It's coming. Soon (Spring 2020).
The book on the science of smell: Nose - Brain - Mind.
Incl. interviews with 44 olfactory experts in neuroscience, psychology, cognitive science, chemistry, molecular biology, perfumery, philosophy.
With Harvard University Press.
Why the characteristics of odor perception and its neural basis are key to understanding the mind through the brain. My post for @iCogNetwork.
Are your neighbors playing heavy metal at 3 am?
Do you want revenge?
Or do you simply miss my lovely cheerful voice? (well, sort of, just pretend that you do)
Play this podcast on full blast & make them listen to my interview about smell, life, and philosophy of science SciPhiPod.
Everything you never needed to know about my deep inner thoughts and confusions: http://www.sciphipod.com/podcast/2018/10/15/episode-48-ann-sophie-barwich
(It starts with personal stuff, intellectual trajectory, and ends with how the brain makes scents of the smelly things that smell... smelly.)
The news is out! We're spicing up the History of Science Society meeting in November!
Get your noses and tastebuds ready for:
"Technologies of Taste"
Panel at the 2018 HSS Annual Meeting (History of Science Society), Nov 1-4, Seattle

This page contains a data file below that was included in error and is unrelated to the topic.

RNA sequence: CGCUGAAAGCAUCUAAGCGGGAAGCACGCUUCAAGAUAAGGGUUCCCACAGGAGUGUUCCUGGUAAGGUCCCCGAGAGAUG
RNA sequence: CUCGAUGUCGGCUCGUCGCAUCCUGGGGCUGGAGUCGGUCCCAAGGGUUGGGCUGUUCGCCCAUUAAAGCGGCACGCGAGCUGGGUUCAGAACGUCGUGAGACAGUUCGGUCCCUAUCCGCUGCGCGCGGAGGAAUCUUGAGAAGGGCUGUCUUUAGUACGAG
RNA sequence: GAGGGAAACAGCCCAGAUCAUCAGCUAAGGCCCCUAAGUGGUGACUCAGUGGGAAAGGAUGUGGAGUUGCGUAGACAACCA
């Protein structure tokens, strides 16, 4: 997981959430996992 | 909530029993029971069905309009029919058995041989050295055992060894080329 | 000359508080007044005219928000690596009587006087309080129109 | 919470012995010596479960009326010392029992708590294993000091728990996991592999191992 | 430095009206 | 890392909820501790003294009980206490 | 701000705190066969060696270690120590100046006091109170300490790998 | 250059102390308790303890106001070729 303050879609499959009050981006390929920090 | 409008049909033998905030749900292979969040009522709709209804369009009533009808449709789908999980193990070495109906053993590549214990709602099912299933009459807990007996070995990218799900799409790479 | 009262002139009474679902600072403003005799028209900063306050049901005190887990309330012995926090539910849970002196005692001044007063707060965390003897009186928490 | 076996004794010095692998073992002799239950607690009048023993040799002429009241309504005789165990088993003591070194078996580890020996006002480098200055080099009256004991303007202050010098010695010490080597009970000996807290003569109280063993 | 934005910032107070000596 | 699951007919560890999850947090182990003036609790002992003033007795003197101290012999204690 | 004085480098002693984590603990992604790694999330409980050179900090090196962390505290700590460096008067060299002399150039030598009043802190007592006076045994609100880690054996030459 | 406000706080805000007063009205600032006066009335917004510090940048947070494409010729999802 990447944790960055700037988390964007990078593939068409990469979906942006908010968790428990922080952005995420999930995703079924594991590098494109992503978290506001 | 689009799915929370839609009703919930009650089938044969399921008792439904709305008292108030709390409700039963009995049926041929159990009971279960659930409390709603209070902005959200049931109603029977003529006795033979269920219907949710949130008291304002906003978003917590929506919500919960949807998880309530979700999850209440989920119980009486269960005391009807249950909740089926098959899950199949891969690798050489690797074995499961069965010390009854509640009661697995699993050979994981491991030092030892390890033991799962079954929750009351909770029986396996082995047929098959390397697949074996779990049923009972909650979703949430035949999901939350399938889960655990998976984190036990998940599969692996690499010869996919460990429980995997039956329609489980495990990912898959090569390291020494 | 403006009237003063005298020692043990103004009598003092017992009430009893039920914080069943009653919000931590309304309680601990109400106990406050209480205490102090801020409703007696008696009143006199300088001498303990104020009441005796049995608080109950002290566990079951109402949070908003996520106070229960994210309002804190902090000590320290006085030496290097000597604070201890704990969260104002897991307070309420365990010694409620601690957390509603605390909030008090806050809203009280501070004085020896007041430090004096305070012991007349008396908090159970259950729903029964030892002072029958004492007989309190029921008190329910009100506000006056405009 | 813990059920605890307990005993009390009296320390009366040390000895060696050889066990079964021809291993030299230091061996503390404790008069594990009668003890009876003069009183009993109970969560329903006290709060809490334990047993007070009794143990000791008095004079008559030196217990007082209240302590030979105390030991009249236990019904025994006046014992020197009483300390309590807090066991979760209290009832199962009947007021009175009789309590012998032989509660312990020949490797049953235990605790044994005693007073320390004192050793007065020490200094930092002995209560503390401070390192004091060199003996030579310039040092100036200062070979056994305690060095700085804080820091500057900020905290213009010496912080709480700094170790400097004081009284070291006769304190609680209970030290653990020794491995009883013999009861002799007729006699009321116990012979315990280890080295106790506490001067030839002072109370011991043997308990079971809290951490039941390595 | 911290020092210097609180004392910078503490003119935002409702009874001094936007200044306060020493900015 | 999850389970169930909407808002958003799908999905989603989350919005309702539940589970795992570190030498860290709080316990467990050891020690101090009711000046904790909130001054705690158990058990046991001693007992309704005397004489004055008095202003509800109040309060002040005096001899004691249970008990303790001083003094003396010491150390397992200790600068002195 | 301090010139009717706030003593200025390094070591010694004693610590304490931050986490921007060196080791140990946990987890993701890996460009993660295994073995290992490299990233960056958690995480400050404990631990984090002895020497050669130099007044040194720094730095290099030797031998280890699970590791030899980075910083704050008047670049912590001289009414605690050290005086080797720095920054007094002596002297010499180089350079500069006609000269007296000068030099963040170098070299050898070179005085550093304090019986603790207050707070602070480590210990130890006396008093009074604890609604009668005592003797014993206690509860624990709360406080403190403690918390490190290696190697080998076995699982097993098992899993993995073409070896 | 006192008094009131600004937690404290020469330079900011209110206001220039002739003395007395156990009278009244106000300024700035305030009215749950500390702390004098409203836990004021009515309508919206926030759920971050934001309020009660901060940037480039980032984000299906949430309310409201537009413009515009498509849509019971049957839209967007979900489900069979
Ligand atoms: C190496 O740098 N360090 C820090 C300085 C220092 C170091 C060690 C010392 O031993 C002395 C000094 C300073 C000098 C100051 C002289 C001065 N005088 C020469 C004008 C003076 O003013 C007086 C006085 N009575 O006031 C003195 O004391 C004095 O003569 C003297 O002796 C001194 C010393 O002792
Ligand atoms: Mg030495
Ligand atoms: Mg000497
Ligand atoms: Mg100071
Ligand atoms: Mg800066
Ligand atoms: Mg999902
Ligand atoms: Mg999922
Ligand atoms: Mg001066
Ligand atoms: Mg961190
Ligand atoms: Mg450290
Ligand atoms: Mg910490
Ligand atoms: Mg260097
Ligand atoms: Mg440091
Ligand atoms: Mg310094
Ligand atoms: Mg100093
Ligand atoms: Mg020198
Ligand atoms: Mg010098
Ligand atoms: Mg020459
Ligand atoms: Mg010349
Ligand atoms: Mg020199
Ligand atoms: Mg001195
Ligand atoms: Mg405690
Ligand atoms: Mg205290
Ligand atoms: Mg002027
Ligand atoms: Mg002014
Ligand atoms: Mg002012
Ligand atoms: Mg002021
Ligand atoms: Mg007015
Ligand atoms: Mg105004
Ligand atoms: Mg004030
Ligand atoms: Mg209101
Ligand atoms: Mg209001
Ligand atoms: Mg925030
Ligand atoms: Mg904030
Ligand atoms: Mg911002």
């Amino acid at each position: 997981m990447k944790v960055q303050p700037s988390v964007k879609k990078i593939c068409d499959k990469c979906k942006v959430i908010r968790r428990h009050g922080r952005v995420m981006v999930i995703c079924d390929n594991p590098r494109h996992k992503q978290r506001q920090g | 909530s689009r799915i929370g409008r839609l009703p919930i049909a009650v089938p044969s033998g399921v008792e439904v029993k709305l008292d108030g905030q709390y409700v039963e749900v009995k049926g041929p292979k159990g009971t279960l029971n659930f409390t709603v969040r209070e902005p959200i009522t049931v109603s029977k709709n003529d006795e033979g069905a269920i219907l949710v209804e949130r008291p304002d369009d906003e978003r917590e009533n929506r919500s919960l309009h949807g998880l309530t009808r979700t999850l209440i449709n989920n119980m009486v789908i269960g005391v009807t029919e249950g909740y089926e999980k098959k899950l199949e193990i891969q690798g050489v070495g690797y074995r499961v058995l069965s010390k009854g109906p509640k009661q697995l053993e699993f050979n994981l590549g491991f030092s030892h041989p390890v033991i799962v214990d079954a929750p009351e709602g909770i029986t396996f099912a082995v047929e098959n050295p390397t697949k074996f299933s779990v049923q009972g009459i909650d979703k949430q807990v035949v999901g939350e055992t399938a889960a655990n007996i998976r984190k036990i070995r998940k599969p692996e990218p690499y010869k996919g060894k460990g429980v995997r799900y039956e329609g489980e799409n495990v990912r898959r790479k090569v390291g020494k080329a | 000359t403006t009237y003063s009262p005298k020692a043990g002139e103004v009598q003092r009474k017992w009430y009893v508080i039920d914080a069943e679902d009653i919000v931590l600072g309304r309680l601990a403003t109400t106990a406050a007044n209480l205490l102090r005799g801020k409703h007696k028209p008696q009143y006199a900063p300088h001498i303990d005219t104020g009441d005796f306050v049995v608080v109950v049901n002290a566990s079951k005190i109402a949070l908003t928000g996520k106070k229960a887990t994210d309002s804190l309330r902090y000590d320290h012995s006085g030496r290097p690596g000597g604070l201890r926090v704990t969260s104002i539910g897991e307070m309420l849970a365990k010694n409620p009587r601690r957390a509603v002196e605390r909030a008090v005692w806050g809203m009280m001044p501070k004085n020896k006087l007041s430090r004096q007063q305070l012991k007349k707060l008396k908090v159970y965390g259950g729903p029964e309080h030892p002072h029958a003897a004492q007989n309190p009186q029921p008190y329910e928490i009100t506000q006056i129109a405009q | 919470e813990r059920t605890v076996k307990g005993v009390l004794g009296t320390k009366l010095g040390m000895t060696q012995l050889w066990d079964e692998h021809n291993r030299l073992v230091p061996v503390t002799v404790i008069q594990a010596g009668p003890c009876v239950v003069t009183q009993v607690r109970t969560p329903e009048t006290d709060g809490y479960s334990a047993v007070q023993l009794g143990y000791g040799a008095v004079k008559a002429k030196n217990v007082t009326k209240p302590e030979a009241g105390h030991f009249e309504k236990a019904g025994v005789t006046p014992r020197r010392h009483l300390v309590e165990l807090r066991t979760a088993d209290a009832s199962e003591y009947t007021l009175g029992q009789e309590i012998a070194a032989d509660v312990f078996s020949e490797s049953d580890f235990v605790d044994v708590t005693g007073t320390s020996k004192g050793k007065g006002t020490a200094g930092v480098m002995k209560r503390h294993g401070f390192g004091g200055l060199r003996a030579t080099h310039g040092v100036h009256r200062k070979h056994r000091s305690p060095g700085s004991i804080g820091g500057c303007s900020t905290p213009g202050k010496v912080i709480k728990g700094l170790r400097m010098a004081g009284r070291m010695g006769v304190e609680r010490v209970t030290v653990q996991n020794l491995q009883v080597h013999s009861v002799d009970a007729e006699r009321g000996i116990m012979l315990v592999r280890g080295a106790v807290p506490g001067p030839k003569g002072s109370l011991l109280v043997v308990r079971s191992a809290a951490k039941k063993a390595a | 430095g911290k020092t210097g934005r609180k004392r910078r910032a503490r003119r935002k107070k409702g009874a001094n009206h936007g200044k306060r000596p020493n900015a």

I did an interview with the online magazine Fatherly on teenage body odor this week.
What's real and what's myth?
Read about it here: "Why Preteens Smell Bad as Puberty Gets Started."
(Spoiler alert: “You might smell. What’s so bad about that?” )
20 Minute talk presenting the fruits and labor of my three year postdoctoral research as a Presidential Scholar at the Center for Science and Society, Columbia University.
Three open challenges discussed in this talk:
(1) What's so special about smell - regarding its perception and neural basis?
(2) Philosophy of Science as part of Scientific collaborations: Where does Philosophy fail, can/should we do something new... and is that still Philosophy?
(3) Buzzword aside: Is interdisciplinarity more than being fluent (and potentially mediocre) in two fields?
(Thanks belongs to Stuart Firestein & Lab, the PSSN program headed by Pamela Smith, and all the scientists who have lent me their time.)